The deep timbre of the plucked notes of an upright bass stand in beautiful and stark contrast to the mystifying call of Swedish vocalist Lisa Isaksson on ‘Horse Heart’, the opening track of this compelling debut.
Lüüp, the brainchild of flautist Stelios Romaliadis, is essentially a work of opposites: at times dark and archaic, at others light and melodic it is a mysterious and introspective concoction combining the talents of some 19 musicians including Greg Haines, Andria Degens and David Jackson (Van Der Graaf Generator/Peter Gabriel). Employing these talents over eight tracks and through collaboration via different couplings of these artists, Meadow Rituals prides itself on a sound that is drawn from a whole range of genres, continents and epochs.
As its title may imply, this is an album which places nature at its core, and the abiding themes throughout draw upon the relationship between man and his natural surroundings and as such; the album is an examination of man’s primitive nature.
Stirring string arrangements form the backbone of the majority of tracks, while harp and flute lend a lighter air to the dark moods the cello and violin often connote. ‘Taurokathapsia’ is full of fierce, scrapping strings contrasted with fluttering trills from Romaliadis, while ‘Roots Growth’ intersperses minimal noise art with bassoon, oboe and sax and breathy, barely-there violin to create almost a hybrid between prog-rock and world musical influences. ‘See You in Me’ layers a paean incantation “you are the river/mountains/sky/sea” over sparse ambient electronica and similarly unobtrusive Nordic folk touches. While album closer ‘Northern Lights’, penned and performed by Romaliadis, is coast call; all dual floating flutes on a musical palette of greys and blues.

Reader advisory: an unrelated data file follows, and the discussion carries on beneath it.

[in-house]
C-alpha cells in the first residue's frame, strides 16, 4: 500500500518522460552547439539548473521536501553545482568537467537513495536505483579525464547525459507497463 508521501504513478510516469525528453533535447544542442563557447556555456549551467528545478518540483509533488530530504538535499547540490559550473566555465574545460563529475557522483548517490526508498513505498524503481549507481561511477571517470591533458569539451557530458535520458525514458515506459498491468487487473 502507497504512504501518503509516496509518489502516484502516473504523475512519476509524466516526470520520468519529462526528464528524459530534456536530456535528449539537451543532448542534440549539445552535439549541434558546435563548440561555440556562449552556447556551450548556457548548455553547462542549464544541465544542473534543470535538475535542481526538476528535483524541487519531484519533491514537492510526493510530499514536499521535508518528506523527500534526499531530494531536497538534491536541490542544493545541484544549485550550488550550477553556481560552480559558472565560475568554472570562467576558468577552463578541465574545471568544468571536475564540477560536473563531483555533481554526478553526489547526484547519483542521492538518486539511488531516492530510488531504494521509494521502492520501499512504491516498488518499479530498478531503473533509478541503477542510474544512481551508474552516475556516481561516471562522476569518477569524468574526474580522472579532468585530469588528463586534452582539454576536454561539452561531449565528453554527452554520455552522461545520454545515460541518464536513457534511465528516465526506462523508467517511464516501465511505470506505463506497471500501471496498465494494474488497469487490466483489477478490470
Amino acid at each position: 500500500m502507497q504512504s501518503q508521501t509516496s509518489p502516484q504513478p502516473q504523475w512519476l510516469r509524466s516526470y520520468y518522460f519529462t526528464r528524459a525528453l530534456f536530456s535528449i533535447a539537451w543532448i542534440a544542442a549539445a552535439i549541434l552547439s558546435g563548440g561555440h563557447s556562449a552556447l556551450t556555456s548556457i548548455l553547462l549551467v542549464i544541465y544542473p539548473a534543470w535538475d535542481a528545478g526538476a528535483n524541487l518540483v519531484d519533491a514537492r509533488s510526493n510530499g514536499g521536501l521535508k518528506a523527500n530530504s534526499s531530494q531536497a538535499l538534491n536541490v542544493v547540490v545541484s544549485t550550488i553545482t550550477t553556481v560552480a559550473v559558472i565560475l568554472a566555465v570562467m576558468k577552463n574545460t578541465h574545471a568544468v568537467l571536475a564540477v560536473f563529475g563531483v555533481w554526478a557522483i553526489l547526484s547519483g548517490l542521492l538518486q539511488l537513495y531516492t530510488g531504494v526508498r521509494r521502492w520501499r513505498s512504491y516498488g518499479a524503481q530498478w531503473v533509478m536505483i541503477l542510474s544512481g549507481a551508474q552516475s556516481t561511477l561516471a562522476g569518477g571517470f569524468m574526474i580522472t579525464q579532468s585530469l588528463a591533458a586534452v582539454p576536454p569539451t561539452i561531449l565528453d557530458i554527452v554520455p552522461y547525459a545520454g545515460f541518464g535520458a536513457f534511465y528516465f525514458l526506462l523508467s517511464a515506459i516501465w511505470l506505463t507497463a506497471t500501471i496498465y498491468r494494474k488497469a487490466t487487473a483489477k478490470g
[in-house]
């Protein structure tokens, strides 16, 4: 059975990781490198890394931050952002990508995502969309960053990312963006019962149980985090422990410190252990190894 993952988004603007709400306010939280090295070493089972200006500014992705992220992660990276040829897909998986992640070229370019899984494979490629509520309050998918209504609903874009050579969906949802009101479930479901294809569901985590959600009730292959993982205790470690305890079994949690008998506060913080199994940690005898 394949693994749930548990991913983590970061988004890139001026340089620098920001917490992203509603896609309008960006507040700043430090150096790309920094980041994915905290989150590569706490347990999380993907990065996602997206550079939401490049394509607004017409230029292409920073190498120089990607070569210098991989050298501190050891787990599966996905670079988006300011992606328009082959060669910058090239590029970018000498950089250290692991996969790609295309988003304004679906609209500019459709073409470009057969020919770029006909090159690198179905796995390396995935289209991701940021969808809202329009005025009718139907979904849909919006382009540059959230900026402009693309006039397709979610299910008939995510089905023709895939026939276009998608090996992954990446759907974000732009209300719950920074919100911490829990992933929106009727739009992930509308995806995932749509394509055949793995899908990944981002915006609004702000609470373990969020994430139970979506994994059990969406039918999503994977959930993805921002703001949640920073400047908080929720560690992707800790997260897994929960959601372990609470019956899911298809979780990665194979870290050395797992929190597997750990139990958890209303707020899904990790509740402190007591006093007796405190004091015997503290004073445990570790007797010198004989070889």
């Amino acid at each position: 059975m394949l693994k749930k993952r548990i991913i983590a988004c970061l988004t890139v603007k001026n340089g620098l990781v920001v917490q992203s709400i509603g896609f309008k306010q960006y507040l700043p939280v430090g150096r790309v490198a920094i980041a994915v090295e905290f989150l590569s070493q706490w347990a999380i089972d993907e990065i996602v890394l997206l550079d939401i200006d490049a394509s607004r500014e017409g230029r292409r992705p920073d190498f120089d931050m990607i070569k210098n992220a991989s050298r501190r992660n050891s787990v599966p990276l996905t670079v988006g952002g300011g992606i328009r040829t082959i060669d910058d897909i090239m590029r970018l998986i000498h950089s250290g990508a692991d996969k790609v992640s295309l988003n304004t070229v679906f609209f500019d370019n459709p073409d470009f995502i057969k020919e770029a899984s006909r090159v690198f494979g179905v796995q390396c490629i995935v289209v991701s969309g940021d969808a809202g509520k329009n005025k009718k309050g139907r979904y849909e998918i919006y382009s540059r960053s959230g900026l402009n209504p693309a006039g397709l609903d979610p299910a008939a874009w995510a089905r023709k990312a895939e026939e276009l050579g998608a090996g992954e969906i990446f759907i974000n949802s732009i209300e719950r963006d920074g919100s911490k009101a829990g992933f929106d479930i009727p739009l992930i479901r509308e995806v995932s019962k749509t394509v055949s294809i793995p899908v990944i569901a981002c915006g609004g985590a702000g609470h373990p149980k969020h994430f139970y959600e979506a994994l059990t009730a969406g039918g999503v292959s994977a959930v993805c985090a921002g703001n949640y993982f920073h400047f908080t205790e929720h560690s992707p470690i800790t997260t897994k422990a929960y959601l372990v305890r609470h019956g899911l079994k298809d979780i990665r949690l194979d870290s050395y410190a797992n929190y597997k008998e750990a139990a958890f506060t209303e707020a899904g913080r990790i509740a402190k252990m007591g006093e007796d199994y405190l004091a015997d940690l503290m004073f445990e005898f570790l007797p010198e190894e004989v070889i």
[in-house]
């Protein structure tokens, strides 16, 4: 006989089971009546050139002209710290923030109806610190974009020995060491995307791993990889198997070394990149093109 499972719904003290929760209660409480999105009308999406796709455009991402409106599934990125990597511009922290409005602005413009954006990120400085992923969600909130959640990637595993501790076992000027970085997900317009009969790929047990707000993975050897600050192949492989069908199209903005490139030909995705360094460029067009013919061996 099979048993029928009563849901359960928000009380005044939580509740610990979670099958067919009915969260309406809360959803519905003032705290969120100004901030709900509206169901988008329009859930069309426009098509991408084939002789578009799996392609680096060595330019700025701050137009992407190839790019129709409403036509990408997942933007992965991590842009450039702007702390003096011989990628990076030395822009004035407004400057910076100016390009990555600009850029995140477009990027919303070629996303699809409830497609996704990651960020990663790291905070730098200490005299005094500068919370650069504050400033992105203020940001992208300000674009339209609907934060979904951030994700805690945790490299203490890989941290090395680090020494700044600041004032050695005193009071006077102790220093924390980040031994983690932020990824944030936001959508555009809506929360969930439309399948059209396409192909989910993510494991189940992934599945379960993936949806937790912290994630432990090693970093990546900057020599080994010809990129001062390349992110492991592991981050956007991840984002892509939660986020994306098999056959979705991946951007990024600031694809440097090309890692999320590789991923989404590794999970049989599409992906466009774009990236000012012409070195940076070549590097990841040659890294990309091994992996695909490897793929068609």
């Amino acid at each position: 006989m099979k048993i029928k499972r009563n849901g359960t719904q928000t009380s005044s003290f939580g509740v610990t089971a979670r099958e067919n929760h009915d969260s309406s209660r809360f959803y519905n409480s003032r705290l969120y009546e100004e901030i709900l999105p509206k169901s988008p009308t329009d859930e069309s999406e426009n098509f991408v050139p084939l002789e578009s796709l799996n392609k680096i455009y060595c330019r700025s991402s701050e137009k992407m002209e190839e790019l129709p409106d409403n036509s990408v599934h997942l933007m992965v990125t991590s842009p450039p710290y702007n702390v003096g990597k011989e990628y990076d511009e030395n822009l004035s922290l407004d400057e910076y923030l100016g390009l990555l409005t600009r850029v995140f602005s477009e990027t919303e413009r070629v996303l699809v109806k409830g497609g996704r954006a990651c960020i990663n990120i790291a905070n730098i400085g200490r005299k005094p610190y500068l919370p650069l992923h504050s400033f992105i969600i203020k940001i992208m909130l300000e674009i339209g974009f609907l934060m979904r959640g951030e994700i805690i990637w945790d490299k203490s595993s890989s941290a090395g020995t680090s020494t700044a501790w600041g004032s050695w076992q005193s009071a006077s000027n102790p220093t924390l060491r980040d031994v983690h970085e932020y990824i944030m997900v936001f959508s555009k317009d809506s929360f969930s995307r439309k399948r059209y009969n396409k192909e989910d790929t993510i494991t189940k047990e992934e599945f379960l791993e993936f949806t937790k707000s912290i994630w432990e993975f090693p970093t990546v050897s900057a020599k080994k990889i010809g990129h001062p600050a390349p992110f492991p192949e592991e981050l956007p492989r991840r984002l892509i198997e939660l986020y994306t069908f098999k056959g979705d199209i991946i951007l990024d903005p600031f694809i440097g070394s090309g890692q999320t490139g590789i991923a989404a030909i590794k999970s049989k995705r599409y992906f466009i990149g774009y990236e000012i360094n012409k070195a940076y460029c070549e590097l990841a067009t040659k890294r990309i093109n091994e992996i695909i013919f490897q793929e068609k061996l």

Although Isaksson’s lyrics appear sparingly there is something hypnotising about her tone which feels wholly organic and pure; thus perfectly complimenting the theme and natural core Romaliadis wished to express here. And while the words do in place feel a little too pointed as on ‘See You in Me’, there is a feel throughout the album of a session of musicians conjuring up the elements, the airy flutes light as a dusky wind, and the often jarring strings mirroring the dread of the impending dark of night. It’s an album of many moods, and an intriguing tapestry of artists and instrumentation.